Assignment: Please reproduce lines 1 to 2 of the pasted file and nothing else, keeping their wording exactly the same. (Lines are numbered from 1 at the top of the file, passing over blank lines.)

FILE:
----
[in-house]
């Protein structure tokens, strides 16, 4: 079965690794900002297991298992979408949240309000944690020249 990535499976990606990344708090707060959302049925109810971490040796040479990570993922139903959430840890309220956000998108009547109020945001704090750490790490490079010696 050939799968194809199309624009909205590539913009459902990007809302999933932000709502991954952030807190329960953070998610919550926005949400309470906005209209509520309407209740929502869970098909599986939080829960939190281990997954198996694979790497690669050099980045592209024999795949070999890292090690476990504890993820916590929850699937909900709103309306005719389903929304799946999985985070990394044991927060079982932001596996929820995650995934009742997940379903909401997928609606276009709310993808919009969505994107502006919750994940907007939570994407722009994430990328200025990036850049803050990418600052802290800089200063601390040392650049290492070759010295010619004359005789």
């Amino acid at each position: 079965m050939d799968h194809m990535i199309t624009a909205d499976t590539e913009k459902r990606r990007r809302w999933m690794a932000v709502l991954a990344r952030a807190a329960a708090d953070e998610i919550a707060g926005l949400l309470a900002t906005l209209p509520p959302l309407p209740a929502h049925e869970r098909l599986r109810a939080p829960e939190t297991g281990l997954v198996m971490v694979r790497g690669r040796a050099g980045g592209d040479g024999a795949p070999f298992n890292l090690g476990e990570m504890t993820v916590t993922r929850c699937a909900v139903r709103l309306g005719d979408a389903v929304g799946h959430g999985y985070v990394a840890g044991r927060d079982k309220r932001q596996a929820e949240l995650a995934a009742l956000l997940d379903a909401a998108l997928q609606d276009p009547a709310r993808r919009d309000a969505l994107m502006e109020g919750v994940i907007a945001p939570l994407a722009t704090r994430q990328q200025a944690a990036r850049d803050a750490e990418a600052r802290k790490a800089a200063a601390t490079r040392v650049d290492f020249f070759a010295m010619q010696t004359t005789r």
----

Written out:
[in-house]
């Protein structure tokens, strides 16, 4: 079965690794900002297991298992979408949240309000944690020249 990535499976990606990344708090707060959302049925109810971490040796040479990570993922139903959430840890309220956000998108009547109020945001704090750490790490490079010696 050939799968194809199309624009909205590539913009459902990007809302999933932000709502991954952030807190329960953070998610919550926005949400309470906005209209509520309407209740929502869970098909599986939080829960939190281990997954198996694979790497690669050099980045592209024999795949070999890292090690476990504890993820916590929850699937909900709103309306005719389903929304799946999985985070990394044991927060079982932001596996929820995650995934009742997940379903909401997928609606276009709310993808919009969505994107502006919750994940907007939570994407722009994430990328200025990036850049803050990418600052802290800089200063601390040392650049290492070759010295010619004359005789």